ORLANDO, Fla. – As of Friday, most of Florida has taken the next step of reopening the economy that was ravaged by the coronavirus pandemic.
All the of the state -- with the exception of Palm Beach, Broward and Miami-Dade counties -- can now enter phase two of the governor’s reopening plan and with that comes the easing of even more restrictions.
Florida was in phase one for one month, from May 4 until Thursday, but it’s unknown at this point how long Florida will stay in phase two before it’s time to move to phase three, which many are referring to as the new normal.
[Timeline: The spread of coronavirus in Florida]
The opening of bars, movie theaters and personal services such as tanning salons and tattoo parlors mark the biggest difference between the current phase and the prior. Nightclubs, however, must remain closed.
Retailers can also now move to full capacity and restaurants can begin sitting patrons at the bar area.
Before, Floridians were asked to avoid gathering in groups of more than 10 but now that number bumps up to 50.
The governor’s executive order doesn’t address altering capacity at restaurants or hair salons but his plan does allow for gyms and fitness centers to move to full capacity, up from 50%.
[READ MORE: Here’s what to expect as Florida enters phase 2 of reopening]
In downtown Orlando Friday, bar owners said they were excited to start accepting guests again and get their employees back to work.
Patrons at these establishments will likely notice new safety measures including increased sanitation, Plexiglas barriers and the use of personal protective equipment.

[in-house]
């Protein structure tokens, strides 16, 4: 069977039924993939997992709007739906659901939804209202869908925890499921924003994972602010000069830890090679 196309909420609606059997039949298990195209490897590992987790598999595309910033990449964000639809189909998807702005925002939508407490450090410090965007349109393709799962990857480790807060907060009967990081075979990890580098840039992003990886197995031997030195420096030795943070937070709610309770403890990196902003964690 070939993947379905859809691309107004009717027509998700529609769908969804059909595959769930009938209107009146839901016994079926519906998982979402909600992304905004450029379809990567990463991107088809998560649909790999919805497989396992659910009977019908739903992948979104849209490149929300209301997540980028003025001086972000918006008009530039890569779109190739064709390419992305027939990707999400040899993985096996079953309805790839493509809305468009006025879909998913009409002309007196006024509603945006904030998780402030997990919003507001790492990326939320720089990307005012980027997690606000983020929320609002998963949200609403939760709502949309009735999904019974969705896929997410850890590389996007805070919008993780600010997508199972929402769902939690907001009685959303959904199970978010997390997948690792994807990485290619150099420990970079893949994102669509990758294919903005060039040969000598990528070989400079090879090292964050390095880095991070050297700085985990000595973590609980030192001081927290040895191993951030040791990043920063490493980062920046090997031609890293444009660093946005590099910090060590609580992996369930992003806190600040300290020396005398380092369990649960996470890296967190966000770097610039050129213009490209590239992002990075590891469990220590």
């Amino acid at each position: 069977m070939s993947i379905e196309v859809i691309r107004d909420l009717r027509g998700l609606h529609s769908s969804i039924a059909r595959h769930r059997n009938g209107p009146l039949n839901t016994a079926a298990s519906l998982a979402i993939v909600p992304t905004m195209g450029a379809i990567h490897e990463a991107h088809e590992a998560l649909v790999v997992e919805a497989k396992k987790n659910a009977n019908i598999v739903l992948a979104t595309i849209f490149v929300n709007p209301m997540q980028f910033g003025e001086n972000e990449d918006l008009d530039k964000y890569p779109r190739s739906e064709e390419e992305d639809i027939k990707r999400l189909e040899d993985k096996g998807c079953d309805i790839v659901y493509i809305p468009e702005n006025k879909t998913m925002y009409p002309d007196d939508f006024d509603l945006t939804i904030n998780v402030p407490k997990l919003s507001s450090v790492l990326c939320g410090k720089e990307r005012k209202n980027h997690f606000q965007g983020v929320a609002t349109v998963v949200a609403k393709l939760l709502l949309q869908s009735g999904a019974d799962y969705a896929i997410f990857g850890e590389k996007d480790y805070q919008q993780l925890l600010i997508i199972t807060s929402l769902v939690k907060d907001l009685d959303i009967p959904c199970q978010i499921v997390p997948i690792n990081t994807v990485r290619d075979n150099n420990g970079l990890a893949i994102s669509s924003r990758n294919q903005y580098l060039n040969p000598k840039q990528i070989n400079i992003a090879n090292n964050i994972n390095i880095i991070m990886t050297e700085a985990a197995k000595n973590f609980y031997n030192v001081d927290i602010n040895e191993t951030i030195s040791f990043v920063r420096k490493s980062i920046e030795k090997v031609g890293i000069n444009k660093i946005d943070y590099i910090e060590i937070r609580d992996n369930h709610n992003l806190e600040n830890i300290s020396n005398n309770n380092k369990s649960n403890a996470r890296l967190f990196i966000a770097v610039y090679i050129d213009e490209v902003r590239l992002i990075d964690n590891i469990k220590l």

The reopening process could be even more complicated with the City Beautiful’s core under an 8 p.m. curfew due to repeated protests over the death of George Floyd, a black man who was killed in police custody after an officer pinned his knee to his neck.
Because of that curfew, Casey’s on Central opened just before noon Friday.
“We are opening at 11:59 a.m. You know you can’t drink all day if you don’t start in the morning. We are excited to do some day drinking obviously because our curfew we have to shut down earlier than normal so we decided to open up earlier than normal to do some day drinking this weekend,” owner Jeff Ekas said.
Protests, however, haven’t stopped Universal Orlando from opening. Friday was the first day the park opened to the general public since mid-March and masked guests who passed temperature checks flocked to attractions.
Though there are indications that the economy is beginning to recover, the pandemic’s grip on the nation is far from over.
On Friday morning, Florida reported 1,305 new cases of COVID-19 since approximately the same time the day before, as well as 53 new deaths.